In the current study, we operationalized the construct of respect by using observed behaviors during a conflict interaction between mothers and daughters. Such controlled observations of family interactions among different ethnic groups have rarely been done. In this study, daughters were scored on their listening behaviors, including attending to their mothers when mothers were speaking, not interrupting their mothers, and acknowledging their mothers’ comments (nodding or verbally affirming what their mothers have said), and their defiant behaviors, including disobeying their mothers’ requests, being unwilling to cooperate with their mothers, and ignoring their mothers during the interaction. Both sets of behaviors have been identified as components of respect for parental authority (e.g., Briggs, 1986; Harwood et al., 2002). Although the inclusion of observational data was a major strength of the current study, using both observations and self-reports on familial respect would likely prove to be of great heuristic value and would further advance research in this area.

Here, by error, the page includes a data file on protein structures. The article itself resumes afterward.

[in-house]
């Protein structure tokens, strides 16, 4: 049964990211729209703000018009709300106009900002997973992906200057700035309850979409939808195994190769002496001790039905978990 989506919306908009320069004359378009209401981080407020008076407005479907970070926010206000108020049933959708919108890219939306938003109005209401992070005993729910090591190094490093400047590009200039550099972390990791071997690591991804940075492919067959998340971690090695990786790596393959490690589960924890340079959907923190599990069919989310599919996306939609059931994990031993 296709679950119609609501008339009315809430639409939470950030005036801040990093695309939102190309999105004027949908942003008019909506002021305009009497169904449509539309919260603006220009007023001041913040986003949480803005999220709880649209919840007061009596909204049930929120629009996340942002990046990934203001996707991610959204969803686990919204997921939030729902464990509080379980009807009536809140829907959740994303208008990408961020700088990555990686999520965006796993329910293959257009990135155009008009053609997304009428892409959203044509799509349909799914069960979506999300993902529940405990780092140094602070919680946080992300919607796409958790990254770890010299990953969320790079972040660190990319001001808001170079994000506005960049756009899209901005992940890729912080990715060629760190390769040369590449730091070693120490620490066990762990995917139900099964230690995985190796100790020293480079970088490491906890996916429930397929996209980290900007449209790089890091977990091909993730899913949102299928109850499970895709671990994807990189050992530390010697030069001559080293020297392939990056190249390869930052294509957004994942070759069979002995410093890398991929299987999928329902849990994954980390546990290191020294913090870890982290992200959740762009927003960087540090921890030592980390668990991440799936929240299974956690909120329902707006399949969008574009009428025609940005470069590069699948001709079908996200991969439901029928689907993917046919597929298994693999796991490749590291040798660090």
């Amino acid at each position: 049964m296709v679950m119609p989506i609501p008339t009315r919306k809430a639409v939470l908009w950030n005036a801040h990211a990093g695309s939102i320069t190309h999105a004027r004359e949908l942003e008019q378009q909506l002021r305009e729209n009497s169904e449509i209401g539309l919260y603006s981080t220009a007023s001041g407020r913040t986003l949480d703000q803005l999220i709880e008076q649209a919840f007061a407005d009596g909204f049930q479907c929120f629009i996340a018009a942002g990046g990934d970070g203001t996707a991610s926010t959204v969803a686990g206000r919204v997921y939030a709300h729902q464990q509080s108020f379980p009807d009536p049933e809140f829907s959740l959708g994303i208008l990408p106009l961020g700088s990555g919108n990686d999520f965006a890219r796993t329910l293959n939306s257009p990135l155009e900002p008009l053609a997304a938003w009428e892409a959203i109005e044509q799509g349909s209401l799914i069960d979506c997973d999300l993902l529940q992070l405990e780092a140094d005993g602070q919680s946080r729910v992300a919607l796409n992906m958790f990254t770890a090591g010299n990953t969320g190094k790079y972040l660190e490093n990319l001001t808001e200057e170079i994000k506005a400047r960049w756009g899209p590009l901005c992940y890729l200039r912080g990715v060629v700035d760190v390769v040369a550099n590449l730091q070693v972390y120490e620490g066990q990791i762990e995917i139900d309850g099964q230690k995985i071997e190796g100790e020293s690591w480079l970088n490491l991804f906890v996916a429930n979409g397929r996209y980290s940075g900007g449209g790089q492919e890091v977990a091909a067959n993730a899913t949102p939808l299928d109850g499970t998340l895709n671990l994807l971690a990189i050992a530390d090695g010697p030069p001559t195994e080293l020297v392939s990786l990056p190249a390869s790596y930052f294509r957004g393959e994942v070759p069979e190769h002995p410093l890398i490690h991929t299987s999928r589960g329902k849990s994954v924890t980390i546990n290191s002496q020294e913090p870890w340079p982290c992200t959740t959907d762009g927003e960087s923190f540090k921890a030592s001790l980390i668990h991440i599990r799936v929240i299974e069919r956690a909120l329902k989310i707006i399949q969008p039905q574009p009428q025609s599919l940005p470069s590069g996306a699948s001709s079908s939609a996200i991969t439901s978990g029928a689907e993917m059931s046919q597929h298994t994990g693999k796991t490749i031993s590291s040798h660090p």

In the present investigation, there were significant ethnic group differences in the level of respect that children have for parental authority. African American and Latina girls did indeed show more respect toward parental authority than European American girls did, supporting the idea that within African American and Latino families, children follow a cultural tradition that places value on respect for parental authority and respect for elders. As Smetana and Gaines (1999) pointed out, respect, obedience, and cultural traditions are seen as important social conventions that parents and children within particular ethnic groups abide by.